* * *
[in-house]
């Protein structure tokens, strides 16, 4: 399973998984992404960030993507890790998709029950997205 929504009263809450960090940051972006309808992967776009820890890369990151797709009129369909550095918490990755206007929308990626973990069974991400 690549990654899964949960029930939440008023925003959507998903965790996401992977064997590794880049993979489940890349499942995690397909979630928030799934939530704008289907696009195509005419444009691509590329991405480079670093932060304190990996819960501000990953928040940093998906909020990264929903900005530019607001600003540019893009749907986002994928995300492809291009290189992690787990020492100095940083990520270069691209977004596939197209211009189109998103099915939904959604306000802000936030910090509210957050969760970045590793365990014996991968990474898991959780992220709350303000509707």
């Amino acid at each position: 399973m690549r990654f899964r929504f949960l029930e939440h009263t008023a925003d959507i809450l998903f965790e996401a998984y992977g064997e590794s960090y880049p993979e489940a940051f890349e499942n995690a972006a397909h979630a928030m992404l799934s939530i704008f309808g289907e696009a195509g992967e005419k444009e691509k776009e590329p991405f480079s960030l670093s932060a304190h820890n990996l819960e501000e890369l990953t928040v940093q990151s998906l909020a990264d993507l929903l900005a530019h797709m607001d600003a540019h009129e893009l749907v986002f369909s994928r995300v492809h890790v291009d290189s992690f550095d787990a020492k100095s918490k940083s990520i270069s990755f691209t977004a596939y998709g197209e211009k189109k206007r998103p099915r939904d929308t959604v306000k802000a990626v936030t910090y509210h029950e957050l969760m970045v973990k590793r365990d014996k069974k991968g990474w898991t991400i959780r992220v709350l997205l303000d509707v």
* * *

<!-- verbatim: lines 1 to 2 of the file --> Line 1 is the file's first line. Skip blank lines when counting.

[in-house]
């Protein structure tokens, strides 16, 4: 399973998984992404960030993507890790998709029950997205 929504009263809450960090940051972006309808992967776009820890890369990151797709009129369909550095918490990755206007929308990626973990069974991400 690549990654899964949960029930939440008023925003959507998903965790996401992977064997590794880049993979489940890349499942995690397909979630928030799934939530704008289907696009195509005419444009691509590329991405480079670093932060304190990996819960501000990953928040940093998906909020990264929903900005530019607001600003540019893009749907986002994928995300492809291009290189992690787990020492100095940083990520270069691209977004596939197209211009189109998103099915939904959604306000802000936030910090509210957050969760970045590793365990014996991968990474898991959780992220709350303000509707």